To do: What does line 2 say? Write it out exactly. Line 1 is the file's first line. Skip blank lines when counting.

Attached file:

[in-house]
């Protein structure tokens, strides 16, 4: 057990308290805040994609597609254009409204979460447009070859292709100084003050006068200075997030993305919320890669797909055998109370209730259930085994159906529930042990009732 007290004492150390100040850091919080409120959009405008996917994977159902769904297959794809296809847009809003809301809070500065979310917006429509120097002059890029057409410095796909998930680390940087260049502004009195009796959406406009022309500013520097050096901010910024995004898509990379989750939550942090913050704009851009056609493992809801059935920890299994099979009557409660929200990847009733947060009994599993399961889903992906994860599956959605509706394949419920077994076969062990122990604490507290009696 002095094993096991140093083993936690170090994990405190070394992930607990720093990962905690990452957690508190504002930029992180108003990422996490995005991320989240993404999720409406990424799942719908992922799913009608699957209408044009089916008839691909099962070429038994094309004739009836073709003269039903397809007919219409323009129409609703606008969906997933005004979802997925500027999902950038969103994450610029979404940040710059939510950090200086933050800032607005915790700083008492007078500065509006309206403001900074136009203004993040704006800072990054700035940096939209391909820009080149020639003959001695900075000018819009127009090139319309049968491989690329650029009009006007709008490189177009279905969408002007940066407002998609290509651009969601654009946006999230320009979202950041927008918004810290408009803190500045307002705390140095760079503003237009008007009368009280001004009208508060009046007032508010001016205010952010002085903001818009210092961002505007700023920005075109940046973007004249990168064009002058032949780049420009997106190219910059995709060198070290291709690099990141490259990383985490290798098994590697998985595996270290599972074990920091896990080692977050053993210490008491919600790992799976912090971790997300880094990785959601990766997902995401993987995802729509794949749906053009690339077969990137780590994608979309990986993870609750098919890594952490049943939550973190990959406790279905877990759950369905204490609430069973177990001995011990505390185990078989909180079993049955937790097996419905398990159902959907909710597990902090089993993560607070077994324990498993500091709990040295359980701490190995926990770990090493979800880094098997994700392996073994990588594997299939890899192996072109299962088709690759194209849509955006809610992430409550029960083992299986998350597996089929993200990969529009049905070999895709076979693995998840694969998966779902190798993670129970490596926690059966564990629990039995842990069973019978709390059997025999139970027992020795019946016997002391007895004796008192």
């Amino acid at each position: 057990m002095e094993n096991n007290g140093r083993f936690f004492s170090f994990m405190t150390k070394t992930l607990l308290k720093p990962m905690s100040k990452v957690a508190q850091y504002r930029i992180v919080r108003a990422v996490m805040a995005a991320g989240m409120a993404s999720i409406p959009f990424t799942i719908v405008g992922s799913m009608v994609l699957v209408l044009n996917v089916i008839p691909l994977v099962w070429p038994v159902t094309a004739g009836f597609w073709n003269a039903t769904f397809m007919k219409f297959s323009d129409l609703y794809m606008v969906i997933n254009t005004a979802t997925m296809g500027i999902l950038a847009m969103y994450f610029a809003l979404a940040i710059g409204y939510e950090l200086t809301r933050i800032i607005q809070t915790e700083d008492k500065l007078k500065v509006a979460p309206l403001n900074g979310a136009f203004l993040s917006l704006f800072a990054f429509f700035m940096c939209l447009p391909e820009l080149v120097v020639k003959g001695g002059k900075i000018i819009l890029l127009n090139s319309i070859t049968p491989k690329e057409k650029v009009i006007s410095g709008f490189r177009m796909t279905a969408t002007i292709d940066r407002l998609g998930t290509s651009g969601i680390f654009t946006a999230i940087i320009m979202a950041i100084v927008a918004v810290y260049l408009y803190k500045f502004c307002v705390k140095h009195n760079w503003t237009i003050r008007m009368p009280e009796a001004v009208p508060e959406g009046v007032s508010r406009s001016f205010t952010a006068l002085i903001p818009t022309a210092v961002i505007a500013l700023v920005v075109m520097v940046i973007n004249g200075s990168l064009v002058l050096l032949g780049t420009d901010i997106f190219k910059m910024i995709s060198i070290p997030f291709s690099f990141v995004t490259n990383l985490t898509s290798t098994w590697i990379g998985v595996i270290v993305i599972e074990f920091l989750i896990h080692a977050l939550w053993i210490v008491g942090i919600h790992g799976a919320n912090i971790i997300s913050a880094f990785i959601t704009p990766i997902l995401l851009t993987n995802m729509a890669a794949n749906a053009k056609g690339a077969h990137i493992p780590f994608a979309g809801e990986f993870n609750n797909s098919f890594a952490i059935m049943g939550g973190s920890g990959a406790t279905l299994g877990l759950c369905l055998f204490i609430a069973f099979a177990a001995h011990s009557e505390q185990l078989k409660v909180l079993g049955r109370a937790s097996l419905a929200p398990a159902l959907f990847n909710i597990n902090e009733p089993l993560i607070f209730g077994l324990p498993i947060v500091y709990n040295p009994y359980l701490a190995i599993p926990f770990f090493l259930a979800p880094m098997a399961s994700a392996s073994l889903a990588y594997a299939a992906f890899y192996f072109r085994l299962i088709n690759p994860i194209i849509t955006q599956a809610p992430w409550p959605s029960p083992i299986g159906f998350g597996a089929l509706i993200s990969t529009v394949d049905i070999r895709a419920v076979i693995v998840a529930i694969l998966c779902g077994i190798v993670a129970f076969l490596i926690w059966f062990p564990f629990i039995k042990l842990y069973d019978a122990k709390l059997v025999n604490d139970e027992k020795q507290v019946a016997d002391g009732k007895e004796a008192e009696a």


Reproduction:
């Protein structure tokens, strides 16, 4: 057990308290805040994609597609254009409204979460447009070859292709100084003050006068200075997030993305919320890669797909055998109370209730259930085994159906529930042990009732 007290004492150390100040850091919080409120959009405008996917994977159902769904297959794809296809847009809003809301809070500065979310917006429509120097002059890029057409410095796909998930680390940087260049502004009195009796959406406009022309500013520097050096901010910024995004898509990379989750939550942090913050704009851009056609493992809801059935920890299994099979009557409660929200990847009733947060009994599993399961889903992906994860599956959605509706394949419920077994076969062990122990604490507290009696 002095094993096991140093083993936690170090994990405190070394992930607990720093990962905690990452957690508190504002930029992180108003990422996490995005991320989240993404999720409406990424799942719908992922799913009608699957209408044009089916008839691909099962070429038994094309004739009836073709003269039903397809007919219409323009129409609703606008969906997933005004979802997925500027999902950038969103994450610029979404940040710059939510950090200086933050800032607005915790700083008492007078500065509006309206403001900074136009203004993040704006800072990054700035940096939209391909820009080149020639003959001695900075000018819009127009090139319309049968491989690329650029009009006007709008490189177009279905969408002007940066407002998609290509651009969601654009946006999230320009979202950041927008918004810290408009803190500045307002705390140095760079503003237009008007009368009280001004009208508060009046007032508010001016205010952010002085903001818009210092961002505007700023920005075109940046973007004249990168064009002058032949780049420009997106190219910059995709060198070290291709690099990141490259990383985490290798098994590697998985595996270290599972074990920091896990080692977050053993210490008491919600790992799976912090971790997300880094990785959601990766997902995401993987995802729509794949749906053009690339077969990137780590994608979309990986993870609750098919890594952490049943939550973190990959406790279905877990759950369905204490609430069973177990001995011990505390185990078989909180079993049955937790097996419905398990159902959907909710597990902090089993993560607070077994324990498993500091709990040295359980701490190995926990770990090493979800880094098997994700392996073994990588594997299939890899192996072109299962088709690759194209849509955006809610992430409550029960083992299986998350597996089929993200990969529009049905070999895709076979693995998840694969998966779902190798993670129970490596926690059966564990629990039995842990069973019978709390059997025999139970027992020795019946016997002391007895004796008192």